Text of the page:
Another important observation pertaining to ErbB heterodimer collaboration during tumor development is that expression of ErbB3 is seen in many of the same tumor types that overexpress ErbB2, including breast, bladder and melanomas (Lemoine et al., 1992; Rajkumar et al., 1996; Bodey et al., 1997; Siegel et al., 1999). Furthermore, many ErbB2‐overexpressing breast tumors display elevated levels of phosphotyrosine on ErbB3 (Alimandi et al., 1995), probably as a result of spontaneous dimerization with ErbB2. Moreover, mammary tumors of transgenic mice expressing transforming Neu mutants exhibit selective upregulation of ErbB3 expression and activity (Siegel et al., 1999), suggesting that there might be a selective advantage/pressure leading to co‐expression of both receptors. Indeed, our own experiments support this viewpoint. Downregulation of membrane ErbB2 levels in ErbB2‐overexpressing breast tumor cells has been achieved through the use of single‐chain antibody (scFv) technology (Beerli et al., 1994; Neve et al., 2000). These experiments revealed that ErbB2 and ErbB3 function together to stimulate mitogenic signaling networks. This in turn contributes to uncontrolled tumor cell proliferation by a mechanism involving deregulation of the G1–S transition through modulation of the activation status of the essential G1–S regulator cyclin E‐dependent kinase 2 (Cyclin E–Cdk2; Neve et al., 2000). The basis of this deregulation was demonstrated to be tumor cell dependency on elevated ErbB2–ErbB3 receptor signaling for the maintenance of proteins involved in the sequestration of the Cdk2 inhibitor p27Kip1 (see Sherr and Roberts, 1999 for overview of this field). Loss of ErbB2–ErbB3 activity, therefore, leads to redirection of p27Kip1 onto Cdk2 complexes, inhibiting its activity. A similar redirection of p27Kip1 was also observed if ErbB2 receptor signaling was impeded using an anti‐ErbB2 growth inhibitory antibody (Lane et al., 2000), confirming the role of ErbB2 receptor signaling in the potentiation of breast tumor cell proliferation through deregulation of the G1–S transition.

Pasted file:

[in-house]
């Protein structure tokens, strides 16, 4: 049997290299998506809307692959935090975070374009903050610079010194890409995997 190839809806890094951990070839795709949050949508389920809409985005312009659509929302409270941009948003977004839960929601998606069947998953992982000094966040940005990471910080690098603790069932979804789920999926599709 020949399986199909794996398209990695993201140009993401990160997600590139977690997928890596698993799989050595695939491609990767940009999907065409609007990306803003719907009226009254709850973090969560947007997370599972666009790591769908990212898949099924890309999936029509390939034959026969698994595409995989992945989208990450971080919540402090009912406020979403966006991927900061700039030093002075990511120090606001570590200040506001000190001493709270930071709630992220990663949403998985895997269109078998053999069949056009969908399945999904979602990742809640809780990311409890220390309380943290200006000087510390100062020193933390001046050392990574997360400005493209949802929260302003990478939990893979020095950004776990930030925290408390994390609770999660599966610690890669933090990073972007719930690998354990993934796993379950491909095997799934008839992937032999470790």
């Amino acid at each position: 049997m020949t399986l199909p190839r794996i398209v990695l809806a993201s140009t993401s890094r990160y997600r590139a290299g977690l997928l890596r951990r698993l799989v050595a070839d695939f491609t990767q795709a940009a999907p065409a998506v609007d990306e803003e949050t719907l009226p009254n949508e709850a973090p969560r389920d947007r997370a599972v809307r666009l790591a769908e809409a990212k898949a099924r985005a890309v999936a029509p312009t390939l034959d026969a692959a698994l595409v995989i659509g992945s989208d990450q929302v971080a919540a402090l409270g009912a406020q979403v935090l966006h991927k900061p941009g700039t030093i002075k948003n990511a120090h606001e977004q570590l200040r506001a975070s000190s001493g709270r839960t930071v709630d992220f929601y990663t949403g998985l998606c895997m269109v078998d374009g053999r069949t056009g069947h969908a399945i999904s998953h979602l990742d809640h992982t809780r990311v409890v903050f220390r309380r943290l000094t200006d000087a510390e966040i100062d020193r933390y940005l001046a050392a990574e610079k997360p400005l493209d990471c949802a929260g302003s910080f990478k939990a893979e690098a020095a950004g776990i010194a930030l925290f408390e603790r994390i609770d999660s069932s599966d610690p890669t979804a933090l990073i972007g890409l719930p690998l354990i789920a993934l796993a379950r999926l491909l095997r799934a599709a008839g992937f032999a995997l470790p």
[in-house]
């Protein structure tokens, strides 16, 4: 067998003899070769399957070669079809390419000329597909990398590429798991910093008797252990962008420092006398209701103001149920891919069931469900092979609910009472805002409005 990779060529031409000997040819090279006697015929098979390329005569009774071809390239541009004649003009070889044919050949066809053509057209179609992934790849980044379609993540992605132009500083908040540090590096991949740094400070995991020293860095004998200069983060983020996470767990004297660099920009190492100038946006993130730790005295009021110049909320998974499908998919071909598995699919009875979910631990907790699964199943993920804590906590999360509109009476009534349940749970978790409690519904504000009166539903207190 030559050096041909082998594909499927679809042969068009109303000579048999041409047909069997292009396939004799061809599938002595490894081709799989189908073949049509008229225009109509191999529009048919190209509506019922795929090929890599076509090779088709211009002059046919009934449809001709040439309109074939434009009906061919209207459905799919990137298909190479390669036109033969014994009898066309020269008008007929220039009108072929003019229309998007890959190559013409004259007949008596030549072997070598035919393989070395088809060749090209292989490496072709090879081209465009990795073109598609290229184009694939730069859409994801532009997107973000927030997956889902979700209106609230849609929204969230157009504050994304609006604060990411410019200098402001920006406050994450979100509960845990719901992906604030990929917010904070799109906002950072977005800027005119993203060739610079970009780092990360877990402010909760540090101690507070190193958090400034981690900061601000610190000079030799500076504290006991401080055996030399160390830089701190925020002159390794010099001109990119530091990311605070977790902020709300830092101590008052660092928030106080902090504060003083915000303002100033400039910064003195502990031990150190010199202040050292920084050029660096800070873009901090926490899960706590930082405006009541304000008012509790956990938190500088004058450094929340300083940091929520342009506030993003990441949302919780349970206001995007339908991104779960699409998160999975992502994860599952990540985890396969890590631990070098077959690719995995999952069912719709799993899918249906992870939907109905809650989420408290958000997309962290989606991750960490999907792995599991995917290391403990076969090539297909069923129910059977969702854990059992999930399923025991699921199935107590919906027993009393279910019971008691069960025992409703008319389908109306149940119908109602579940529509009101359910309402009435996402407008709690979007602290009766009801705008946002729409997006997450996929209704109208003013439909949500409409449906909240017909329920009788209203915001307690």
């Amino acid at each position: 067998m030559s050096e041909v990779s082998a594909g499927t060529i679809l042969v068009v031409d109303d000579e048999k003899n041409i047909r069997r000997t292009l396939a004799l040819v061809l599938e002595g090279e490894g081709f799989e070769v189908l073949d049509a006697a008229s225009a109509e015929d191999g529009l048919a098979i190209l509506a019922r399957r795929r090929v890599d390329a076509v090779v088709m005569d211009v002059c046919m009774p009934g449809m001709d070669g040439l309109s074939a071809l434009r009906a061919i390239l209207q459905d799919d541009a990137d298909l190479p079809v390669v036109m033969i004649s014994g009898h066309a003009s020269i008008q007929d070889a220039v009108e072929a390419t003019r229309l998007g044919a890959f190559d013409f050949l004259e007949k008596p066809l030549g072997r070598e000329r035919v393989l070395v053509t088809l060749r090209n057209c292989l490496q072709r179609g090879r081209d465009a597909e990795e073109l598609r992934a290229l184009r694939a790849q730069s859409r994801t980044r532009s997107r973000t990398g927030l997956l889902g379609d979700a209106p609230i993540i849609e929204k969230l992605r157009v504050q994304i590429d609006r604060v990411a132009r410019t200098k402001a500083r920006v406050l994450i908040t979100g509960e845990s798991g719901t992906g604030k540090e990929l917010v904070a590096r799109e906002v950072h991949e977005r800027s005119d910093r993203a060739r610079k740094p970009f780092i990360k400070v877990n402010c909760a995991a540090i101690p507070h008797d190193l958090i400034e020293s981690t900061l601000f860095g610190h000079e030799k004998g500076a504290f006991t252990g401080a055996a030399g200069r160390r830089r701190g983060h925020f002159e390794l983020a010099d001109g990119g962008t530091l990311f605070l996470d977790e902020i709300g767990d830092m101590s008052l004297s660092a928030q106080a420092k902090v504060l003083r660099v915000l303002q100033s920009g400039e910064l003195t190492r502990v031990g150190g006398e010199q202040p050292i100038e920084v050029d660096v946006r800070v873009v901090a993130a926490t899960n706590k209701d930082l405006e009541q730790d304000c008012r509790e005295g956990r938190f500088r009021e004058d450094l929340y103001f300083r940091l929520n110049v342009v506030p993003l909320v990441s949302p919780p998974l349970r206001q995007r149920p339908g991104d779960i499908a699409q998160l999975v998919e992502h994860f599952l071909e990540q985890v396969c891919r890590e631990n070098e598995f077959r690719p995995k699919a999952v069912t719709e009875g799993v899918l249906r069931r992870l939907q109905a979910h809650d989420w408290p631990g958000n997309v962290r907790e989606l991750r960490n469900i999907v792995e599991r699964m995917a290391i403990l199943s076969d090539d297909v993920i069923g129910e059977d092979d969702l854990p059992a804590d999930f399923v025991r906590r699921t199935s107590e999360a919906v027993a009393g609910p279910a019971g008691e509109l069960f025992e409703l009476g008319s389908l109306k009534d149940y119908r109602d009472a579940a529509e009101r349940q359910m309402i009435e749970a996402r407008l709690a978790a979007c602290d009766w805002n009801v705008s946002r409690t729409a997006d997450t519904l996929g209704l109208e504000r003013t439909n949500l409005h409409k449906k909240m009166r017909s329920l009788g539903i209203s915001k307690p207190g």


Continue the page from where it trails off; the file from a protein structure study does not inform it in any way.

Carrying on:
ErbB2‐directed therapies in the clinic